The hard part is done; now, you just need to pour a cup of antifreeze down each drain to prevent the P-traps from freezing. For the toilet bowl, use two cups of antifreeze and flush them into the holding tank. This will prevent any residual water from freezing, but pour another cup into the bowl and leave to soak and protect the valve. 

Step 8: Ready for winter camping or storage!

This method is straightforward, fast, and protects your RV from harsh winter temperatures. So whether you will be camping over the winter season or storing the RV outside, your RV is entirely ready for the cold. 

Blow Out

Step 1 & 2: Follow the first two steps from the antifreeze method

You can follow the first two steps from the antifreeze method to drain the water heater and system; however, the main difference will be that you do not replace the drain plug or anode rod in the water heater at the end. 

Step 3: Blow out the hot water lines

Ensure the drain plug is open and close the pressure relief valve of the hot water heater, then connect the blowout plug of your air compressor to the freshwater inlet. You must have a pressure regulator or an adjustable air compressor to ensure you do not over-pressurize the water lines. 

Once appropriately connected, you can turn on the air compressor and pump the compressed air through all of the lines. Water will flow from the drain plug as all the water is drained from the hot water lines. Once all the water has been drained, you can replace the drain plug or anode rod and shut off the water heater, ready for storage. 

Step 4: Bypass water heater and any filters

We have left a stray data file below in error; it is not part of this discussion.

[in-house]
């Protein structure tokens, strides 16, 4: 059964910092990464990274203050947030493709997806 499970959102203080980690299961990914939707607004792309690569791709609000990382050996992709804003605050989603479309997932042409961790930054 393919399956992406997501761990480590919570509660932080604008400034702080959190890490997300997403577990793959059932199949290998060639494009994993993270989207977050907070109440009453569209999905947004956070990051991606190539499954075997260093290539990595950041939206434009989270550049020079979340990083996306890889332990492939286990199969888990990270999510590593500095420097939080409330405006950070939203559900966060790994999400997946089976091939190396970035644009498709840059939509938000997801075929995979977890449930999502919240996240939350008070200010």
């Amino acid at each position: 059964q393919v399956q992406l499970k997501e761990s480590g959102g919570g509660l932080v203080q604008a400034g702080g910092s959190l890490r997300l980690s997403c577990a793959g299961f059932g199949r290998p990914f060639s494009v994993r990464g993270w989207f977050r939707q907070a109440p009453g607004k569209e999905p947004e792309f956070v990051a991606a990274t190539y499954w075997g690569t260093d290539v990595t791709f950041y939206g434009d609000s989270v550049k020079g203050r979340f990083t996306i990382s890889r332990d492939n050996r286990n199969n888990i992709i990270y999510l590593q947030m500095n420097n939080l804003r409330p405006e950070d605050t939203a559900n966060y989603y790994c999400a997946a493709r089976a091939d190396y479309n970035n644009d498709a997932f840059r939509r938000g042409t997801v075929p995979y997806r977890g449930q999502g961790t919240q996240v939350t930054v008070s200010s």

Your RV will most likely already have a bypass installed, and you can find this out by reading your manual, which should have an instructional diagram and its location. Remove and bypass the inline water filters too. 

Step 5: Blow out all the water lines

Make sure you turn off the water pump before performing this step. Next, open all the low point drains and turn every tap to the RV to the “warm” setting. Once the water is completely drained from the low point drains, shut the faucets and close the drains. 

One at a time, you should open each faucet on the hot and cold settings and blow compressed air through the system until you can only see air coming from the tap (30 seconds of compressed air should do the trick). 

When draining the water pump, you should turn on the outdoor shower nozzle and the water pump. It doesn’t need to be run for too long as the freshwater system is dry, then use compressed air to blow the remaining water out of the line. 

Step 6: Pour antifreeze down the drains

This is the last and easiest step of the process; simply pour a cup of antifreeze down each drain to protect your P-Traps from freezing. Next, you will need two cups of antifreeze for the toilet bowl, then flush it into the holding tank (this will stop any residual water from freezing). Next, pour another cup into the bowl and leave it there.

Ensure the freshwater tank’s low point drain is closed, close all the gray valves, and ensure your sewer hose is drained and stored. You are now ready to store your RV for the winter!

Which Tools Do I Need to Winterize my Camper?

Antifreeze method